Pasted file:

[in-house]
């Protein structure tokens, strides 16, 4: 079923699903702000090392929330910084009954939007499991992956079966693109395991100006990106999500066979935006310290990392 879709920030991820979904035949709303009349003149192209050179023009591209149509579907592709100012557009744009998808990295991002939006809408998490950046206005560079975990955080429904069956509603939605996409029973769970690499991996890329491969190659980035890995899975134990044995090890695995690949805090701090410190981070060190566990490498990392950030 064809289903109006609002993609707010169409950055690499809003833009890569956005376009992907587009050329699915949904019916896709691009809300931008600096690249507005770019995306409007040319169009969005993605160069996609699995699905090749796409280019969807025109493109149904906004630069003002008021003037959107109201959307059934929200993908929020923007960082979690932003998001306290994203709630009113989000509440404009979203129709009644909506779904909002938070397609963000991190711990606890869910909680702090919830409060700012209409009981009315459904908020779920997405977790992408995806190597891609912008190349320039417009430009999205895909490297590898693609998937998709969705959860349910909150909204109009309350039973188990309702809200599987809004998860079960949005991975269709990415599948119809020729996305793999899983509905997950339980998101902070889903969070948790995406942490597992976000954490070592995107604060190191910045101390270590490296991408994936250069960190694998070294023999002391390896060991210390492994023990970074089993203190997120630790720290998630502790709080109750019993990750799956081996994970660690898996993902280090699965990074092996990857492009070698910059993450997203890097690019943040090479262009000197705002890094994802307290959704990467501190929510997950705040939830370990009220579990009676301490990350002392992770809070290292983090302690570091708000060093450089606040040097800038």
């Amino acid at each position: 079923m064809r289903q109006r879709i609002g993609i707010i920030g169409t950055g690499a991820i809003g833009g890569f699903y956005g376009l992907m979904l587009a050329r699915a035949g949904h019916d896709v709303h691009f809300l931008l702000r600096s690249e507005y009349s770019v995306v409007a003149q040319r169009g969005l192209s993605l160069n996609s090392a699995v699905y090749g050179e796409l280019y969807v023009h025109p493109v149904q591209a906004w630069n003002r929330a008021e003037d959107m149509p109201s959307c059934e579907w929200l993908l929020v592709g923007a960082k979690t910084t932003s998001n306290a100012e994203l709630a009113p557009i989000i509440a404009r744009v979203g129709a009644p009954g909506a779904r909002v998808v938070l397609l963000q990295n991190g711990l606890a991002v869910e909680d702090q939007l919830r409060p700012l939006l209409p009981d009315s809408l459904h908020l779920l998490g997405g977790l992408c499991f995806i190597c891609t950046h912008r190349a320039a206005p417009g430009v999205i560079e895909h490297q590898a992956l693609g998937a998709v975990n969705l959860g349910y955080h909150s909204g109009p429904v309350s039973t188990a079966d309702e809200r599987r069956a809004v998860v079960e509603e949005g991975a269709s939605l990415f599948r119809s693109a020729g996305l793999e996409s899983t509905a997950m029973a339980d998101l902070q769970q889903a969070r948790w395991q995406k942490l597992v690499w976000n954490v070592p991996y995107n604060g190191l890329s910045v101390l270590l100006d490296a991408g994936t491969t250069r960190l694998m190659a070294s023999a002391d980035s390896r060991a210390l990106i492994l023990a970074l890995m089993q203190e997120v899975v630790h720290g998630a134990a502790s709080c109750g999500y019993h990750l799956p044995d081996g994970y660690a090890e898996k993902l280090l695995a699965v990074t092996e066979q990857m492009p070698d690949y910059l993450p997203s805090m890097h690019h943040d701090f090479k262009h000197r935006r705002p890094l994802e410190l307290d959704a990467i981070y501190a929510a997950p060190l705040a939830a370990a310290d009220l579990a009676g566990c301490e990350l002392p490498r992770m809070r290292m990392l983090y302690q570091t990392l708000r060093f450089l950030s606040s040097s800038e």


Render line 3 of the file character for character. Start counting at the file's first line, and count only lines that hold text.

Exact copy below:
């Amino acid at each position: 079923m064809r289903q109006r879709i609002g993609i707010i920030g169409t950055g690499a991820i809003g833009g890569f699903y956005g376009l992907m979904l587009a050329r699915a035949g949904h019916d896709v709303h691009f809300l931008l702000r600096s690249e507005y009349s770019v995306v409007a003149q040319r169009g969005l192209s993605l160069n996609s090392a699995v699905y090749g050179e796409l280019y969807v023009h025109p493109v149904q591209a906004w630069n003002r929330a008021e003037d959107m149509p109201s959307c059934e579907w929200l993908l929020v592709g923007a960082k979690t910084t932003s998001n306290a100012e994203l709630a009113p557009i989000i509440a404009r744009v979203g129709a009644p009954g909506a779904r909002v998808v938070l397609l963000q990295n991190g711990l606890a991002v869910e909680d702090q939007l919830r409060p700012l939006l209409p009981d009315s809408l459904h908020l779920l998490g997405g977790l992408c499991f995806i190597c891609t950046h912008r190349a320039a206005p417009g430009v999205i560079e895909h490297q590898a992956l693609g998937a998709v975990n969705l959860g349910y955080h909150s909204g109009p429904v309350s039973t188990a079966d309702e809200r599987r069956a809004v998860v079960e509603e949005g991975a269709s939605l990415f599948r119809s693109a020729g996305l793999e996409s899983t509905a997950m029973a339980d998101l902070q769970q889903a969070r948790w395991q995406k942490l597992v690499w976000n954490v070592p991996y995107n604060g190191l890329s910045v101390l270590l100006d490296a991408g994936t491969t250069r960190l694998m190659a070294s023999a002391d980035s390896r060991a210390l990106i492994l023990a970074l890995m089993q203190e997120v899975v630790h720290g998630a134990a502790s709080c109750g999500y019993h990750l799956p044995d081996g994970y660690a090890e898996k993902l280090l695995a699965v990074t092996e066979q990857m492009p070698d690949y910059l993450p997203s805090m890097h690019h943040d701090f090479k262009h000197r935006r705002p890094l994802e410190l307290d959704a990467i981070y501190a929510a997950p060190l705040a939830a370990a310290d009220l579990a009676g566990c301490e990350l002392p490498r992770m809070r290292m990392l983090y302690q570091t990392l708000r060093f450089l950030s606040s040097s800038e």